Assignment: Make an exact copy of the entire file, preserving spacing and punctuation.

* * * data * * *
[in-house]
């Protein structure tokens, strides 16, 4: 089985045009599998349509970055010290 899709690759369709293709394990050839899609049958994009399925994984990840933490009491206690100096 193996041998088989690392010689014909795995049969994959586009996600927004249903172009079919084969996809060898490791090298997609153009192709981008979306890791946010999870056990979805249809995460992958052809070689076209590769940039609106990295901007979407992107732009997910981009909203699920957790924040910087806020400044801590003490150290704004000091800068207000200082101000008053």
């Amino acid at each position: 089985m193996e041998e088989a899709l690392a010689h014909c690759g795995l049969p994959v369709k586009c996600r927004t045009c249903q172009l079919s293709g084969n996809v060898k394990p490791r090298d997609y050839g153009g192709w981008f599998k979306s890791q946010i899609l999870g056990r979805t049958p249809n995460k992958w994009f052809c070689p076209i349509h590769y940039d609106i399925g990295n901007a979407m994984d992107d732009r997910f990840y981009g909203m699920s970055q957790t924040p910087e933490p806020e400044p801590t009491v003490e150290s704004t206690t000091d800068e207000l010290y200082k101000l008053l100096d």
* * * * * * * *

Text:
[in-house]
């Protein structure tokens, strides 16, 4: 089985045009599998349509970055010290 899709690759369709293709394990050839899609049958994009399925994984990840933490009491206690100096 193996041998088989690392010689014909795995049969994959586009996600927004249903172009079919084969996809060898490791090298997609153009192709981008979306890791946010999870056990979805249809995460992958052809070689076209590769940039609106990295901007979407992107732009997910981009909203699920957790924040910087806020400044801590003490150290704004000091800068207000200082101000008053």
């Amino acid at each position: 089985m193996e041998e088989a899709l690392a010689h014909c690759g795995l049969p994959v369709k586009c996600r927004t045009c249903q172009l079919s293709g084969n996809v060898k394990p490791r090298d997609y050839g153009g192709w981008f599998k979306s890791q946010i899609l999870g056990r979805t049958p249809n995460k992958w994009f052809c070689p076209i349509h590769y940039d609106i399925g990295n901007a979407m994984d992107d732009r997910f990840y981009g909203m699920s970055q957790t924040p910087e933490p806020e400044p801590t009491v003490e150290s704004t206690t000091d800068e207000l010290y200082k101000l008053l100096d």